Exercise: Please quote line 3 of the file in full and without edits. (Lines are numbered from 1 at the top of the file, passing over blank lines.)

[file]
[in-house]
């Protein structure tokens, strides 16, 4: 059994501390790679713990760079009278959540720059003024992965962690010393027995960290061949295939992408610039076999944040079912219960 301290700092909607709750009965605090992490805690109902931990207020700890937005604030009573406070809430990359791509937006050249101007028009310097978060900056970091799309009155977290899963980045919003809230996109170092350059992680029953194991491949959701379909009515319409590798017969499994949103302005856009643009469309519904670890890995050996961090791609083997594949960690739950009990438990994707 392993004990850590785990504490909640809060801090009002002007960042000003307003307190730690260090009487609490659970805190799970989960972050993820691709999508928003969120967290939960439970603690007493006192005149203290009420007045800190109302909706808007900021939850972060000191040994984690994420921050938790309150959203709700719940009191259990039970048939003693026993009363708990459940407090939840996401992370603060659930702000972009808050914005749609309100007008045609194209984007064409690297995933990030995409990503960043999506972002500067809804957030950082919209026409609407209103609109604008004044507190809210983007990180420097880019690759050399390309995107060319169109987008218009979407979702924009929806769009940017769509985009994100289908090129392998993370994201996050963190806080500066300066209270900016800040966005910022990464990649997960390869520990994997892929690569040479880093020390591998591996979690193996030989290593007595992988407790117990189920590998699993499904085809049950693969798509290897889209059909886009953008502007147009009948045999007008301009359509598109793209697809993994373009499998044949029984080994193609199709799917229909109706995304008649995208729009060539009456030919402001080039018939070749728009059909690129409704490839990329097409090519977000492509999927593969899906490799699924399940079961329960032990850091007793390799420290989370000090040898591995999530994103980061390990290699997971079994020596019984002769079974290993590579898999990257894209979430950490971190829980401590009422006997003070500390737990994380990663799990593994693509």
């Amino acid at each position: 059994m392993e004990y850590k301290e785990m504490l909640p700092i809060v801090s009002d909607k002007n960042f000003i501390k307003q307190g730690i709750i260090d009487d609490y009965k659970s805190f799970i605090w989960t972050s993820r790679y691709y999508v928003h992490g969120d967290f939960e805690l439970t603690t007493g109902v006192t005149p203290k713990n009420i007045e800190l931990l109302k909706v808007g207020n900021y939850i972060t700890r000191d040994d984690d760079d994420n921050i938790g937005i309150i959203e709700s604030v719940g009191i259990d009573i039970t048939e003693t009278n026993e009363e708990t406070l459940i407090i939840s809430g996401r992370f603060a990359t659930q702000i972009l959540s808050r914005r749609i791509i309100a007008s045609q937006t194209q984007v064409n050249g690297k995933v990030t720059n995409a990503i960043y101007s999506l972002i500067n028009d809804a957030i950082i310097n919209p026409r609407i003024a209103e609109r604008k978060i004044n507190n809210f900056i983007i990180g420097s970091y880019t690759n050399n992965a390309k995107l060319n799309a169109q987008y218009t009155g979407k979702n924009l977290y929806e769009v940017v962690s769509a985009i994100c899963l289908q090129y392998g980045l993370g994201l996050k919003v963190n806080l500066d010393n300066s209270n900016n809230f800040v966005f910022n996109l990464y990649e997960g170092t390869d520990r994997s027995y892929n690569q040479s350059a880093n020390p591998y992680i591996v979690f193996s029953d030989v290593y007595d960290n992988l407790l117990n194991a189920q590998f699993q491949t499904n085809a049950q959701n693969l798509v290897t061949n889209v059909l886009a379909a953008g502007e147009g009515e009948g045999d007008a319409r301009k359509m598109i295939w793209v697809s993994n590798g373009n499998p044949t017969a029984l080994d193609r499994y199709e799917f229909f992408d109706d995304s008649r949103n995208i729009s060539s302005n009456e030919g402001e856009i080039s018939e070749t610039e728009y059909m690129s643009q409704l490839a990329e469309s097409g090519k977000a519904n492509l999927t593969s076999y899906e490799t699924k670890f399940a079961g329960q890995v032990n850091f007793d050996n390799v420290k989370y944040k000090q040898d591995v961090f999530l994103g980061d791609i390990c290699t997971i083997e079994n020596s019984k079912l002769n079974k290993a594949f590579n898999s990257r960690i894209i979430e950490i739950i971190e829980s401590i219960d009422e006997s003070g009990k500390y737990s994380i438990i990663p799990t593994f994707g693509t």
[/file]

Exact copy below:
């Amino acid at each position: 059994m392993e004990y850590k301290e785990m504490l909640p700092i809060v801090s009002d909607k002007n960042f000003i501390k307003q307190g730690i709750i260090d009487d609490y009965k659970s805190f799970i605090w989960t972050s993820r790679y691709y999508v928003h992490g969120d967290f939960e805690l439970t603690t007493g109902v006192t005149p203290k713990n009420i007045e800190l931990l109302k909706v808007g207020n900021y939850i972060t700890r000191d040994d984690d760079d994420n921050i938790g937005i309150i959203e709700s604030v719940g009191i259990d009573i039970t048939e003693t009278n026993e009363e708990t406070l459940i407090i939840s809430g996401r992370f603060a990359t659930q702000i972009l959540s808050r914005r749609i791509i309100a007008s045609q937006t194209q984007v064409n050249g690297k995933v990030t720059n995409a990503i960043y101007s999506l972002i500067n028009d809804a957030i950082i310097n919209p026409r609407i003024a209103e609109r604008k978060i004044n507190n809210f900056i983007i990180g420097s970091y880019t690759n050399n992965a390309k995107l060319n799309a169109q987008y218009t009155g979407k979702n924009l977290y929806e769009v940017v962690s769509a985009i994100c899963l289908q090129y392998g980045l993370g994201l996050k919003v963190n806080l500066d010393n300066s209270n900016n809230f800040v966005f910022n996109l990464y990649e997960g170092t390869d520990r994997s027995y892929n690569q040479s350059a880093n020390p591998y992680i591996v979690f193996s029953d030989v290593y007595d960290n992988l407790l117990n194991a189920q590998f699993q491949t499904n085809a049950q959701n693969l798509v290897t061949n889209v059909l886009a379909a953008g502007e147009g009515e009948g045999d007008a319409r301009k359509m598109i295939w793209v697809s993994n590798g373009n499998p044949t017969a029984l080994d193609r499994y199709e799917f229909f992408d109706d995304s008649r949103n995208i729009s060539s302005n009456e030919g402001e856009i080039s018939e070749t610039e728009y059909m690129s643009q409704l490839a990329e469309s097409g090519k977000a519904n492509l999927t593969s076999y899906e490799t699924k670890f399940a079961g329960q890995v032990n850091f007793d050996n390799v420290k989370y944040k000090q040898d591995v961090f999530l994103g980061d791609i390990c290699t997971i083997e079994n020596s019984k079912l002769n079974k290993a594949f590579n898999s990257r960690i894209i979430e950490i739950i971190e829980s401590i219960d009422e006997s003070g009990k500390y737990s994380i438990i990663p799990t593994f994707g693509t």